Market Health

Breaking Down One of Wall Street’s Biggest Lies

One of the Wall Street claims that I hate the most is that January tends to be a good month for stocks.

It even has a name: the “January effect.”

It’s made up of poorly thought-out explanations. And it claims that investors and firms book end-of-year losses or gains in December, then buy back in January. In turn, stocks typically enjoy a strong (read: profitable) start of the year.

But this is false!

In all my years in the markets, rarely has this been true. And I’ve harpooned the January effect as complete nonsense.

So what’s the real story?

Thumbs-Down for the January Effect

Over the past 26 years, January has been one of the worst months for stocks!

It is one of only four months that have averaged a negative return during that span.

So don’t buy into the fake news that January is a great month for stocks. I’d wager that the people who parrot this idea haven’t done their research and are simply spouting a tired old wives’ tale that has no historical basis.

The fact is, the Dow Jones Industrial Average has ended January down 14 times since 1996.

That means stocks have exited the first month of the year with gains a mere 46% of the time! For those keeping score, that’s less than half the time.

Now, there are some strong performances, but they often follow a subpar December. For instance, that 8.4% gain in January 2019 came after a devastating 9.51% loss for the Dow in December 2018.

More importantly, we can see that the Dow has posted only two positive returns in January during the last eight years. And though 2017 was essentially flat at -0.04%, the rest of the losses were greater than 1.3%.

The reasons for this relate back to what we’ve been covering.

As we’ve highlighted recently, the markets historically end the year with a solid stretch of gains in October, November and December. After such a strong run, stocks need a breather. In turn, the Dow has averaged a 0.17% loss in January since 1996.

It is far from the best month for investors.

Lowered Expectations

Over the last several months, I’ve maintained that investors need to look past the negativity and volatility and pay attention to the long-term trend.

Again, the trend is our friend.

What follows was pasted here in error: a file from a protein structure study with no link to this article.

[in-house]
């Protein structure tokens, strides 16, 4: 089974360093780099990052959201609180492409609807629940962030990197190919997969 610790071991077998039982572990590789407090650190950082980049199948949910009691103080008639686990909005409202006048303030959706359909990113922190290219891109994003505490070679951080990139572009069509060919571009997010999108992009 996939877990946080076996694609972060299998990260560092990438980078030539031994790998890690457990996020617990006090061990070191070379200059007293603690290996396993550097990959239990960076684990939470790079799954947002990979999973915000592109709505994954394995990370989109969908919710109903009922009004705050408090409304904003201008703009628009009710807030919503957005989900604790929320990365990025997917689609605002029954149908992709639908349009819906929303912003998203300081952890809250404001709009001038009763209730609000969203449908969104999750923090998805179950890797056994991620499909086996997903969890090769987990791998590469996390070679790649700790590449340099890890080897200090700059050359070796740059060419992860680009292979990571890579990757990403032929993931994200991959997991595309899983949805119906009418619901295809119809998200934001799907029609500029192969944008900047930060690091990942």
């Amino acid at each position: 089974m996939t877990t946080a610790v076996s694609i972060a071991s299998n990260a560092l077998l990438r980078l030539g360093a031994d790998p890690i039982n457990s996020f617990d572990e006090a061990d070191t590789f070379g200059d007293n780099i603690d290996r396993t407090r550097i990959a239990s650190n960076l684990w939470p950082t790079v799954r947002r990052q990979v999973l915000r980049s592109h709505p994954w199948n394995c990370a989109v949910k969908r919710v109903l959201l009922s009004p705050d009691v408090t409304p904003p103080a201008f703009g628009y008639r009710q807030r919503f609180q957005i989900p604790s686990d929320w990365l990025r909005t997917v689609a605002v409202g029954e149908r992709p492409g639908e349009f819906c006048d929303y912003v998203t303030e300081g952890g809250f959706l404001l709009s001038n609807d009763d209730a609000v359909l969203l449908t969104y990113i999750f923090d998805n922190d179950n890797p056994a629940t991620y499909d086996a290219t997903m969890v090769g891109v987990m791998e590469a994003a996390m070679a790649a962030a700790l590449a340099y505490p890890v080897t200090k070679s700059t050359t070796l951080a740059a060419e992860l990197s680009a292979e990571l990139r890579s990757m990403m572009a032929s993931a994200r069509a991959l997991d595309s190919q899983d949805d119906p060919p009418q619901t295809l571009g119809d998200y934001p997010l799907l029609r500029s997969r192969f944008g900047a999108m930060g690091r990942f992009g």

The last three months of the year are routinely extremely profitable.

A holiday spending-fueled rally begins in October and pushes through December, leading to some of the best months of the year for stocks. And despite a turbulent end to November, since October 1, the Dow is up nearly 8%, the Nasdaq is up 11.2% and the S&P 500 has surged 9.2%.

That means that almost half of all of the indexes’ 2021 gains came in the final three months of the year.

The Dow gained 5.57% in October. The U.S. blue chip index ended November down 3.77% – the largest decline in the month since 2008 and the first negative monthly return for November since 2012. This was because the omicron variant and the Federal Reserve triggered widespread panic.

But it was fleeting, as the Dow finished December with a gain of more than 5%.

Here’s the deal: Each time we’ve seen a major slide in November, it’s been more than made up for in December.

And this is why we turn to these historical trends for guidance.

On to 2022

Regardless of economic conditions, macro issues or which political party is in power, we tend to see the same patterns hold true.

That’s not only comforting but also extremely profitable.

For a quarter century, the Dow and the other major U.S. indexes have more often than not finished the final three months of the year on a high note.

This was our guiding light throughout the whipsawing that took place at the end of November and the early sessions of December.

But as I outlined in November, we know those stretches tend to be emotionally delicate for investors.

2021 is in the rearview.

Now it’s on to 2022.

Unfortunately, the Santa Claus rally impacts only those few remaining days of December. The momentum rarely carries over into January…

Which means that the January effect is bunk.

On top of that, 2022 is the second year of the presidential cycle. I’ll cover this more in future articles, but with midterm elections, this year tends to be one of the worst in the four-year cycle for stocks.

So we’ve said our goodbyes to 2021. But we need to temper our expectations for January and for 2022 as a whole.

Here’s to high returns,

Matthew

P.S. Happy New Year! Check out our 2022 market predictions by clicking here.

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